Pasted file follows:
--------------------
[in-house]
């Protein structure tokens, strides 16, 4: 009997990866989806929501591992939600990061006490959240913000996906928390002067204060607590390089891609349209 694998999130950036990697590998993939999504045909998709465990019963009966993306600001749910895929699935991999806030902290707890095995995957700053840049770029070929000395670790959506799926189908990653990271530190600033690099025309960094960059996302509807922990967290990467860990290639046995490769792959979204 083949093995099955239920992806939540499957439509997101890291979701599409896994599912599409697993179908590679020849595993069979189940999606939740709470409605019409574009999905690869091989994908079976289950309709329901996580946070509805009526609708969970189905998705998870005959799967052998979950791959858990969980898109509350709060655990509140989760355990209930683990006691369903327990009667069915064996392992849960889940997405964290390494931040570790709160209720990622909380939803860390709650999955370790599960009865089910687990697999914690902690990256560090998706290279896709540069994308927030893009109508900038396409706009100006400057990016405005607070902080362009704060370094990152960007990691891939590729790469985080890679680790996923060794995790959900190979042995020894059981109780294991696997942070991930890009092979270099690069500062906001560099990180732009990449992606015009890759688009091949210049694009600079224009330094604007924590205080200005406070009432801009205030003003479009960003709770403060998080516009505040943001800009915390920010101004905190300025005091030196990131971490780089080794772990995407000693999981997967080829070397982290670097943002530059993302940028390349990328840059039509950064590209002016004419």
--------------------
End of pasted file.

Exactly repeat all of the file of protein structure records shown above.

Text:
[in-house]
């Protein structure tokens, strides 16, 4: 009997990866989806929501591992939600990061006490959240913000996906928390002067204060607590390089891609349209 694998999130950036990697590998993939999504045909998709465990019963009966993306600001749910895929699935991999806030902290707890095995995957700053840049770029070929000395670790959506799926189908990653990271530190600033690099025309960094960059996302509807922990967290990467860990290639046995490769792959979204 083949093995099955239920992806939540499957439509997101890291979701599409896994599912599409697993179908590679020849595993069979189940999606939740709470409605019409574009999905690869091989994908079976289950309709329901996580946070509805009526609708969970189905998705998870005959799967052998979950791959858990969980898109509350709060655990509140989760355990209930683990006691369903327990009667069915064996392992849960889940997405964290390494931040570790709160209720990622909380939803860390709650999955370790599960009865089910687990697999914690902690990256560090998706290279896709540069994308927030893009109508900038396409706009100006400057990016405005607070902080362009704060370094990152960007990691891939590729790469985080890679680790996923060794995790959900190979042995020894059981109780294991696997942070991930890009092979270099690069500062906001560099990180732009990449992606015009890759688009091949210049694009600079224009330094604007924590205080200005406070009432801009205030003003479009960003709770403060998080516009505040943001800009915390920010101004905190300025005091030196990131971490780089080794772990995407000693999981997967080829070397982290670097943002530059993302940028390349990328840059039509950064590209002016004419």